Watch the Fascinating Way Nicolas Winding Refn Writes His Movies

Watch the Fascinating Way Nicolas Winding Refn Writes His Movies

Apr 04, 2013

If you haven't already watched the new red-band Only God Forgives trailer, then do yourself a favor and hit that up immediately before we get into this.

Pretty cool, right? Written and directed by Nicolas Winding Refn, Only God Forgives (in U.S. theaters July 19) reteams the colorful and violence-prone filmmaker with his Drive star Ryan Gosling for a film that's still a bit mysterious based on this new trailer. On paper it appears to be a story about revenge, with Gosling playing a drug smuggler who's tasked by his mother (Kristen Scott Thomas) to find the man who killed his brother. Refn calls it a "Western set in Bangkok" about "an American looking for religion," further proving that what you think you see with Refn movies is not always what you get. 

When you watch Refn work, it's hard not to compare him to his main characters. Aside from the fact that most of his leading men like to beat the crap out of people, in the case of both Gosling characters they're also quiet, calm and collected -- carrying with them a certain style and nuance that's not all that different from Refn himself.

In this video below, Refn takes us on a little scouting tour of Bangkok prior to filming, explaining the difficulties of shooting in a city full of rules and rule breakers. The last bit of it is what we found the most intriguing. Appearing as if it's a shot within one of Refn's own movies, the filmmaker casually sits barefoot and alone in a room that's fairly empty save for a slew of notecards taped to the wall. On these notecards are one-line descriptions of each scene, placed in the order they'll go in. There's no dialogue -- that comes secondary, Refn says -- and his writing process involves him just sitting and staring, playing the film out inside his head.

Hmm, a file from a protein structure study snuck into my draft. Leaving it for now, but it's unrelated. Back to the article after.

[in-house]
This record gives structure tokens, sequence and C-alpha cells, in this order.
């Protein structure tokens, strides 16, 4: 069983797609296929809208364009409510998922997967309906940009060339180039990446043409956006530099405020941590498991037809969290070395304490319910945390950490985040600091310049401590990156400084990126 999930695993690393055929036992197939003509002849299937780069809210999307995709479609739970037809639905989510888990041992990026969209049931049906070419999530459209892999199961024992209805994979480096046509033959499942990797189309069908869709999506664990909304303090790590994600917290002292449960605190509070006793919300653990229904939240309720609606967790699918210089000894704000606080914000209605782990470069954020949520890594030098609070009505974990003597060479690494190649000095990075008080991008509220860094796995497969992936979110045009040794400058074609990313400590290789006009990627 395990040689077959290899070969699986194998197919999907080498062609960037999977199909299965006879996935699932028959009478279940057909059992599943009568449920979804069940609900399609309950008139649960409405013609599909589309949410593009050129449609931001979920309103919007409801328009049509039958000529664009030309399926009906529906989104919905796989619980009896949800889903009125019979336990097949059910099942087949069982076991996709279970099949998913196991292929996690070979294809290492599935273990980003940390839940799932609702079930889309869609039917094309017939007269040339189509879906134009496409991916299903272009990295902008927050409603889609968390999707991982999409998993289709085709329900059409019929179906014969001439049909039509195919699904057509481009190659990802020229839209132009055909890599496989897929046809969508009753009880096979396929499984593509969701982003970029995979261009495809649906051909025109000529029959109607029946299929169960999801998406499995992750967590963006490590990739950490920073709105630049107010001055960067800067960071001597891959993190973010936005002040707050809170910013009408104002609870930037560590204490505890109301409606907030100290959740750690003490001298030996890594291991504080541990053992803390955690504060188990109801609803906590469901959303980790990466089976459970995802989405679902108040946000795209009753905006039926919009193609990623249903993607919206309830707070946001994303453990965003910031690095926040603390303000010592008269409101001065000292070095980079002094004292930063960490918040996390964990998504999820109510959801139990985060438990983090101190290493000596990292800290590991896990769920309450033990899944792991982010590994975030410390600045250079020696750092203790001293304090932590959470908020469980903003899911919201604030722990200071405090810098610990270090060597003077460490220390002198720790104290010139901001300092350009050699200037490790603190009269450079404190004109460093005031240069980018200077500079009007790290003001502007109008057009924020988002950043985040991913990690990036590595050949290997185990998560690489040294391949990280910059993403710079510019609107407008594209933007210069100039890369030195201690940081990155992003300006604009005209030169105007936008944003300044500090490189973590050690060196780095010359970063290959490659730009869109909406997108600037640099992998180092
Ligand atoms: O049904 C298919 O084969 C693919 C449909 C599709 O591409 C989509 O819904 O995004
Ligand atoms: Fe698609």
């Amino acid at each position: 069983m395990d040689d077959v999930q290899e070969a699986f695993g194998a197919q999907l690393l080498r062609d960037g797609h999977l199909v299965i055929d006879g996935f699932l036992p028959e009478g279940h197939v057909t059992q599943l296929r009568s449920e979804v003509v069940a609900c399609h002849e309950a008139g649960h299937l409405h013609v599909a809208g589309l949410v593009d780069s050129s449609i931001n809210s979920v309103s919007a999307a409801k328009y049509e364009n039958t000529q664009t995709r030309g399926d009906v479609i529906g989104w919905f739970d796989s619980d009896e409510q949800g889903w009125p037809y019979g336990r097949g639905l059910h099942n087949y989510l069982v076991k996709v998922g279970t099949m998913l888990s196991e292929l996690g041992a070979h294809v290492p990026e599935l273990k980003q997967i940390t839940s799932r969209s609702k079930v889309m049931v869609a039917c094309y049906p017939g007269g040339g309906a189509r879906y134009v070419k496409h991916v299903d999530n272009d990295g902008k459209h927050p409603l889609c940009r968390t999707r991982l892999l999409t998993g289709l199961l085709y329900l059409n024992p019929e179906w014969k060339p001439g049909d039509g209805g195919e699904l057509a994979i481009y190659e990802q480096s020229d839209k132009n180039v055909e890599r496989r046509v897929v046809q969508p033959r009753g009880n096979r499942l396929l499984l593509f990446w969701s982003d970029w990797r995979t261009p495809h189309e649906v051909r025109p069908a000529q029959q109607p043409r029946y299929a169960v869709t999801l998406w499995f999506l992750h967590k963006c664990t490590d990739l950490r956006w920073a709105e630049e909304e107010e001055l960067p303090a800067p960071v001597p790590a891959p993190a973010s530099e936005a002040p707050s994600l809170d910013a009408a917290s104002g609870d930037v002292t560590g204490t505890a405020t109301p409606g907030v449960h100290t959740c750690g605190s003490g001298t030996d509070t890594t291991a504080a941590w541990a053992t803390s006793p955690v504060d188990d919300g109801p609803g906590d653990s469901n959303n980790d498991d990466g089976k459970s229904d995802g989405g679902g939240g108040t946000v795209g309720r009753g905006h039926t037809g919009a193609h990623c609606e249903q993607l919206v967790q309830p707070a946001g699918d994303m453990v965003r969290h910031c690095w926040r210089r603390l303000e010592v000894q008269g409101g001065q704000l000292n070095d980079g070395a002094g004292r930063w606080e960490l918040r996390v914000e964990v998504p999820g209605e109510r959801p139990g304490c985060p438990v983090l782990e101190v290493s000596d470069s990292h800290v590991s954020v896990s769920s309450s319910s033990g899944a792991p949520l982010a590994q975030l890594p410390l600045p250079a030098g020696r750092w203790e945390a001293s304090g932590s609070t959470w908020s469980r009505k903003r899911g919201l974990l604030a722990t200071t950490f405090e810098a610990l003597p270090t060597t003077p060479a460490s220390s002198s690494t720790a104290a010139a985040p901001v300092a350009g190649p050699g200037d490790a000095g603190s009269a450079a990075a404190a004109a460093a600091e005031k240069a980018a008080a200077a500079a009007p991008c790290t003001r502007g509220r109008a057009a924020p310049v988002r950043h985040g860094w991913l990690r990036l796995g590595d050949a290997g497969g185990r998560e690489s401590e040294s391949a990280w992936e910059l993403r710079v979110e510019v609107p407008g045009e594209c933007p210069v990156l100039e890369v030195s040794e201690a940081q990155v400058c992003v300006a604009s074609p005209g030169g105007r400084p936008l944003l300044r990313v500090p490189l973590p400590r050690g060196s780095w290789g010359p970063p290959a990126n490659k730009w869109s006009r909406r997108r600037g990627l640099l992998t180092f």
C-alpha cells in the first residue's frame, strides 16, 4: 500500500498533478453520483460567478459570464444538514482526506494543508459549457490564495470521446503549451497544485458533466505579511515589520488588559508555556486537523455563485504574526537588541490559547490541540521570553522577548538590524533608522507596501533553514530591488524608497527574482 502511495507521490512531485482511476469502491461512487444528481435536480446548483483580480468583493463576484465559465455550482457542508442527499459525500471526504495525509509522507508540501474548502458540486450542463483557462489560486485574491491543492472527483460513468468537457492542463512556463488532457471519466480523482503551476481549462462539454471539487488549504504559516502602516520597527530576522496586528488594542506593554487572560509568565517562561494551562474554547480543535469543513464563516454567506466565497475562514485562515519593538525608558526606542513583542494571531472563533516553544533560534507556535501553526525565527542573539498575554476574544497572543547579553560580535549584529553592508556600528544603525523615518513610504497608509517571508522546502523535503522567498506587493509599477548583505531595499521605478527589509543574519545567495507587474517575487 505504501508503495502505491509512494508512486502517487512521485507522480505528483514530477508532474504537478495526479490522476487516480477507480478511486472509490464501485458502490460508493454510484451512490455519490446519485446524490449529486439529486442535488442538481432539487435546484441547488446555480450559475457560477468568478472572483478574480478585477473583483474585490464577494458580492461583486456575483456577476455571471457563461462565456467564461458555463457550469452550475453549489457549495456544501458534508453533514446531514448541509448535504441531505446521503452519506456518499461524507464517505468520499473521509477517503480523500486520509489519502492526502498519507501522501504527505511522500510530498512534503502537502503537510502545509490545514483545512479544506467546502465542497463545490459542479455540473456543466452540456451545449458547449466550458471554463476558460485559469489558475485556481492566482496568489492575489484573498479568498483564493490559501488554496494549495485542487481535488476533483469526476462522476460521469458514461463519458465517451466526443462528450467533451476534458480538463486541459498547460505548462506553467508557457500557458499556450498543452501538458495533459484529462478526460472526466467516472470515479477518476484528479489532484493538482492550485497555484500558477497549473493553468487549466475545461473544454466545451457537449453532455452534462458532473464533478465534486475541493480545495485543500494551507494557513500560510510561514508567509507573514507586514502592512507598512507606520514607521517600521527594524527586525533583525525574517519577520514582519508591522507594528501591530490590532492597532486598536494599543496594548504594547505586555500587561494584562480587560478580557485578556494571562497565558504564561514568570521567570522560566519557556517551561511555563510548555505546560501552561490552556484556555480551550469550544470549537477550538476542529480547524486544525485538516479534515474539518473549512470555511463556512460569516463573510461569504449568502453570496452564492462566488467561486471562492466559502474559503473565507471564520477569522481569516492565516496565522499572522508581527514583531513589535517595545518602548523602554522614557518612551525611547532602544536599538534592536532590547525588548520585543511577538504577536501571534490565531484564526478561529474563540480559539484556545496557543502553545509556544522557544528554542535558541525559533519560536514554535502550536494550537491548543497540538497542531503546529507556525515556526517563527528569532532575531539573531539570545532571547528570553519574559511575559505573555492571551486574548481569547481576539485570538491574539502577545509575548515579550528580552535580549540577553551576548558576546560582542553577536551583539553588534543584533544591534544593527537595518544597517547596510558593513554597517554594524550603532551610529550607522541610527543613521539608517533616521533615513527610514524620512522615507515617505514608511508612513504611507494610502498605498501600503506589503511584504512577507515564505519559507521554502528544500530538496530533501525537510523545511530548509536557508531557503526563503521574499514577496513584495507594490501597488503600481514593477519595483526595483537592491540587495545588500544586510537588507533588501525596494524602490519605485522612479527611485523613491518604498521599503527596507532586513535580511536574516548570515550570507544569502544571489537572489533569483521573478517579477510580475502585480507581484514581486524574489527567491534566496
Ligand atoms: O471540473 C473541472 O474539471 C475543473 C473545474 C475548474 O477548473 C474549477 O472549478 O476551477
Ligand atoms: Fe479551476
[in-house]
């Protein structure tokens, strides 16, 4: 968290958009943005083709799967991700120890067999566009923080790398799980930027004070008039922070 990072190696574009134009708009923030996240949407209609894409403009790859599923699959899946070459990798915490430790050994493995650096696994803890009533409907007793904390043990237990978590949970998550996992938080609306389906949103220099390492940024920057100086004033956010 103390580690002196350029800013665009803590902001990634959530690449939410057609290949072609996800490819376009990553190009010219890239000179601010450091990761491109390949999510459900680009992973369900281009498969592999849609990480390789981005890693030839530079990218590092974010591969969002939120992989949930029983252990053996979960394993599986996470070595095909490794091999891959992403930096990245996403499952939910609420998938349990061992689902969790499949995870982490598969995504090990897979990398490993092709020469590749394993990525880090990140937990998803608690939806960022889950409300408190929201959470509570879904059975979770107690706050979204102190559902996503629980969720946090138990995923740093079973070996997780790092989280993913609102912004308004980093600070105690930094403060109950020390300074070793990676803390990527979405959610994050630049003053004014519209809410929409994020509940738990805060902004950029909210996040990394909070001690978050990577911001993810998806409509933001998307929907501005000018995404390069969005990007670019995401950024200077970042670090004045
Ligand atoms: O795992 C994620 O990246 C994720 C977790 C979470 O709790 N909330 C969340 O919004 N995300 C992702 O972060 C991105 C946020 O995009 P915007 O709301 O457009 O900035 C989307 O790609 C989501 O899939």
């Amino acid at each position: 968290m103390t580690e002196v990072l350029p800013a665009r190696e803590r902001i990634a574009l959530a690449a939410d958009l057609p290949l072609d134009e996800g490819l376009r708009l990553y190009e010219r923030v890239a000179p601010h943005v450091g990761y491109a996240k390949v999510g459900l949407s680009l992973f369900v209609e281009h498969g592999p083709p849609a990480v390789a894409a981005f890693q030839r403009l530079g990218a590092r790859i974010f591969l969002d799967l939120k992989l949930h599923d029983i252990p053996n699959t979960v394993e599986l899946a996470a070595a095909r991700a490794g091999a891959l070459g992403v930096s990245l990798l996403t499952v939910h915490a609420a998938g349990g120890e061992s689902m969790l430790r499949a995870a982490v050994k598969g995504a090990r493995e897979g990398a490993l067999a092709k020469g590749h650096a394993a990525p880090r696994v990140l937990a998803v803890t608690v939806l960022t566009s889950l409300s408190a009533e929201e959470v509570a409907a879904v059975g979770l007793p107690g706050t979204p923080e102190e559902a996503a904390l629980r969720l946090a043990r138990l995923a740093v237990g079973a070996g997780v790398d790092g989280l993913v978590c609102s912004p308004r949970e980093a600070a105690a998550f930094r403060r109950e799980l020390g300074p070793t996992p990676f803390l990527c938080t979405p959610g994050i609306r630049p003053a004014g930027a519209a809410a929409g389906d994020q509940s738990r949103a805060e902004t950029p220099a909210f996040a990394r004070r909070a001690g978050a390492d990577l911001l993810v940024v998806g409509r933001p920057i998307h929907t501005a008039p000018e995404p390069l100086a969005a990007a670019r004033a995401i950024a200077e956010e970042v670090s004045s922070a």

The whole notecard thing isn't groundbreaking -- plenty of professional writers use notecards and whiteboards to display their scenes so that they can step back and envision the final product as a whole. But there's just something spiritual and fascinating about Refn's process; the way he speaks, slowly, with a relaxed sense of place, even though he's got numerous people barking at him to turn in the script.

He's a loner, a wanderer -- a man so completely swept up in the alternate world he's created that if often feels like he exists here and then somewhere else at the same time.

Much like his characters.  



Categories: Trailers and Clips, Geek
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